Writing extemporally what’s on my mind was kind of the point of these posts back when I was doing them regularly (i.e. almost weekly), so I guess that’s what I’ll do here for this brief resurfacing on my blog.

It’s a new year, and as usual it holds promise while simultaneously carrying a lot of baggage with it. Just these first few days remind us that people are still dying on the beaches of Europe while an increasingly destructive civil was is going on in the Middle East, Sweden — my neighbouring country as I write this — is instating universal ID checks at the border for the first time in generations, costing the country millions and reminding us all of the profundity of the problem we’re facing in Europe. Oh, and so-called Islamic State has just released another piece of vile agitprop promising bloody murder in Britain, my country of residence. And so on.

Yet, all of this seems strangely unreal to me, in the grip as I am — at least in unguarded moments — of a kind of apocalyptic paralysis. For obvious reasons 2015 was a stark reminder that climate change is almost certain to change the world as we know it over the course of the next generation. All the current problems are negligible in comparison to what’s on the horizon. COP21 arguably provided some cause for optimism, but it seems foolish fully to trust that we will be able to avert the cataclysm science tells us is coming to an extent that doesn’t profoundly upset life everywhere on Earth.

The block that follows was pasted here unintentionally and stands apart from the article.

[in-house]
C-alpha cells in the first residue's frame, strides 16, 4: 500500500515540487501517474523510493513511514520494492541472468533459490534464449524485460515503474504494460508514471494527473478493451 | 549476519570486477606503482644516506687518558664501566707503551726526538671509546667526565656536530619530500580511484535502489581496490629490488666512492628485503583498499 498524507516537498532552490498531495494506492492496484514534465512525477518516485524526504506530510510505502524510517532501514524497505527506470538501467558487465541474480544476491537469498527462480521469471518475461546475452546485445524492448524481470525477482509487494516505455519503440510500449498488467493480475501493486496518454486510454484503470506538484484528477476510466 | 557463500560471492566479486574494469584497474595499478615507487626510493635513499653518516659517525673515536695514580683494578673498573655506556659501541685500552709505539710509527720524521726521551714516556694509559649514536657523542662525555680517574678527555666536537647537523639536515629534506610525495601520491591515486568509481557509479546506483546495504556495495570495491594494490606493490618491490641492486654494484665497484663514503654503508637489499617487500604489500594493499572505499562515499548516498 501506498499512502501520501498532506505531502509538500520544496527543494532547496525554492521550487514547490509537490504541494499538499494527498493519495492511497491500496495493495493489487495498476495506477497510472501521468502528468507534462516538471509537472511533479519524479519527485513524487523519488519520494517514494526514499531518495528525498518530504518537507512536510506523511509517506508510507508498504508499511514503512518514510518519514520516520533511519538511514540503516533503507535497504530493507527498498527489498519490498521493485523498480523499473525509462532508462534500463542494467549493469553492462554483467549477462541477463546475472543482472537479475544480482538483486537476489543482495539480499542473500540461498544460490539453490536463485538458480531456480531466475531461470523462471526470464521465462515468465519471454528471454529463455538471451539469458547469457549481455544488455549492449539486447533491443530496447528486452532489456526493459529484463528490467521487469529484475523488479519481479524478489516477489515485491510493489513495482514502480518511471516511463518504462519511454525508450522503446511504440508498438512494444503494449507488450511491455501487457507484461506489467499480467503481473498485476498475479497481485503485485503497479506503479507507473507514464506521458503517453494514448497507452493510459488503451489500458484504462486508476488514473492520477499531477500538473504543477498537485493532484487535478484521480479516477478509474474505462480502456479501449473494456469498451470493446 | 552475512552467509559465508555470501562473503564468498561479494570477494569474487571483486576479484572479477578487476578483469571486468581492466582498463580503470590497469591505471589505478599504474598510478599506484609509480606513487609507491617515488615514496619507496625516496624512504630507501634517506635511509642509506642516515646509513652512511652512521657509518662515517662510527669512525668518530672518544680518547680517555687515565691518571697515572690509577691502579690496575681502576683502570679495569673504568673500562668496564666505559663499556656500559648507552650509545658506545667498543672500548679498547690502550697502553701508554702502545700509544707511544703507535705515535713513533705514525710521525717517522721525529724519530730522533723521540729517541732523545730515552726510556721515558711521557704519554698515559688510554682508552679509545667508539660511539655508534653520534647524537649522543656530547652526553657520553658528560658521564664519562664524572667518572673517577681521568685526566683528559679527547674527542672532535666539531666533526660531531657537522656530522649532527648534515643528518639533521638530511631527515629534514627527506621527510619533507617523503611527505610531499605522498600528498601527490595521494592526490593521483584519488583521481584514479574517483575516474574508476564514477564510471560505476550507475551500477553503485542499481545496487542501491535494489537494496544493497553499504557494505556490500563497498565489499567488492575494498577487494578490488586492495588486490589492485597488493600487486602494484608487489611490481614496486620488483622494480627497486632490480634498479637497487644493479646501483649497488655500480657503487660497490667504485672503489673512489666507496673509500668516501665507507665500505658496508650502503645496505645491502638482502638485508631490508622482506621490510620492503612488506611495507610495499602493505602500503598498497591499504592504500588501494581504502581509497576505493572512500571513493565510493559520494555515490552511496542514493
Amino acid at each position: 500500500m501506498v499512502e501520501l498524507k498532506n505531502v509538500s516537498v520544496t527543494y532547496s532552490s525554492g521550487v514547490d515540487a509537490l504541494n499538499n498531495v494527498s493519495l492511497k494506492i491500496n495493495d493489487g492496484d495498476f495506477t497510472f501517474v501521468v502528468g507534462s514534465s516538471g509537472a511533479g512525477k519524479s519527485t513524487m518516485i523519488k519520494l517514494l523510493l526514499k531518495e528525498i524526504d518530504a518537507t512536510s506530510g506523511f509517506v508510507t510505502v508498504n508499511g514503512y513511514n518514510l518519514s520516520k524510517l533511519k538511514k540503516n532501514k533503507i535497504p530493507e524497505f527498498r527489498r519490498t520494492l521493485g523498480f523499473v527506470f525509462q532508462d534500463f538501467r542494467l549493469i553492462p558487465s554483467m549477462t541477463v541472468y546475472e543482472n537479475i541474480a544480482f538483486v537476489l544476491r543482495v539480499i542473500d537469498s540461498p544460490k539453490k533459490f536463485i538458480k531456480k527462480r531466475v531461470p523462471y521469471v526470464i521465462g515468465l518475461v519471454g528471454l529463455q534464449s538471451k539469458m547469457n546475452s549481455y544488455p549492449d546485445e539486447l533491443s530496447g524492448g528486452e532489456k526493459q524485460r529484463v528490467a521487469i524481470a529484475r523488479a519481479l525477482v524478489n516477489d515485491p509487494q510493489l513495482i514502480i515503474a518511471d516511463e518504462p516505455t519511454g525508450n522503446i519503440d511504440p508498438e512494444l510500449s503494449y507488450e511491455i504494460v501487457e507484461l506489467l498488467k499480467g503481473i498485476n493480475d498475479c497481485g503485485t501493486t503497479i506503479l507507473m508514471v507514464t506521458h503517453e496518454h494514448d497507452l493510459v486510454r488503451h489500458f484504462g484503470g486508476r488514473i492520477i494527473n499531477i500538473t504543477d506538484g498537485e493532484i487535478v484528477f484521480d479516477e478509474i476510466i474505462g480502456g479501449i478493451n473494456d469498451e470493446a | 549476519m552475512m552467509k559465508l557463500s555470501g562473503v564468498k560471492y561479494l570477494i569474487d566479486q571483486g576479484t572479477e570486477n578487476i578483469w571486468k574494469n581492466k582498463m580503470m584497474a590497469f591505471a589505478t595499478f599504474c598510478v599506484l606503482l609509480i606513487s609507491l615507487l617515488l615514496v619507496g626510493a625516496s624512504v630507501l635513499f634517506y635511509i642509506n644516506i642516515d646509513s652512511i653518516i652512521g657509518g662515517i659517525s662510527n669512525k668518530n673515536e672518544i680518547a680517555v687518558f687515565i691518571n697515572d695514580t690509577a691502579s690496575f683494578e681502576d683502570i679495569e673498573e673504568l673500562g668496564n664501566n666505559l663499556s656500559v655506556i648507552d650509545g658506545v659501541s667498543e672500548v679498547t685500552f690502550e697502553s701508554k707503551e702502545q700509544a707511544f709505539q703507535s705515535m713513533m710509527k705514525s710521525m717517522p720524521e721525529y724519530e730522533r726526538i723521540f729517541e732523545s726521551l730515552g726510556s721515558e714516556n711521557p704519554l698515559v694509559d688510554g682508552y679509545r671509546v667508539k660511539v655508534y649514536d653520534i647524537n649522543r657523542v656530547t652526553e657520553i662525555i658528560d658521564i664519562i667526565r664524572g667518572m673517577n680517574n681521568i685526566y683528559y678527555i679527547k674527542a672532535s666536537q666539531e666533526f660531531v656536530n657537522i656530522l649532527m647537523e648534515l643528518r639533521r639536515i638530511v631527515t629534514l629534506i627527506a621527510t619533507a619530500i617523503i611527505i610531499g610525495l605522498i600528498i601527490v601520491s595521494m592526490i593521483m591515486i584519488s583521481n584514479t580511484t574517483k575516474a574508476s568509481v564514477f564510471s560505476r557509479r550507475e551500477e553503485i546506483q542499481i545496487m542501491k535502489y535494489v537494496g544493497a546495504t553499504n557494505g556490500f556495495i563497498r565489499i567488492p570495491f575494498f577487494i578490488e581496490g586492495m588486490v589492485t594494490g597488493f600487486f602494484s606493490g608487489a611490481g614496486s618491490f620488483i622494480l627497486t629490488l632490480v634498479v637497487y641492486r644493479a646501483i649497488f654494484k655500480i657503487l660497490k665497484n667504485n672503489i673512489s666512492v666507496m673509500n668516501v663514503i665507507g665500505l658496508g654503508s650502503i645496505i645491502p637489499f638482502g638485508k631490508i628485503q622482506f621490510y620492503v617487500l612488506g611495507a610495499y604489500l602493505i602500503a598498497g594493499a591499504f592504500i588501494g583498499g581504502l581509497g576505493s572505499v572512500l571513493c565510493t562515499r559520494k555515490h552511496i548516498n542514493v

We’re all good at repressing such emotions, but I still can’t quite chase a feeling of futility every time I see, say, a new construction project or ceasefire initiative, never mind the ephemeral things I myself spend my energy on. What remains is the knowledge that my children will almost certainly have to manage life in a world radically, violently different from ours, where most of these concerns will be forgotten.

Nothing particularly enlightening about that, I know. Futile venting, I know. What’s the use?

For what it’s worth, here are some links:

  • Because I just read his excellent memoir, Between the World and Me, and was reminded of the horrifying Rosewood pogrom by this article, here’s Ta-Nehisi Coates’ classic essay “The Case for Reparations.”
  • Naoki Urasawa and Hisashi Eguchi about 70s and 80s manga. Interesting discussion, not least about Katsuhiro Otomo, the president at the upcoming Angoulême festival.
  • Lastly, look at that giant squid and then read this. Good night, and good luck.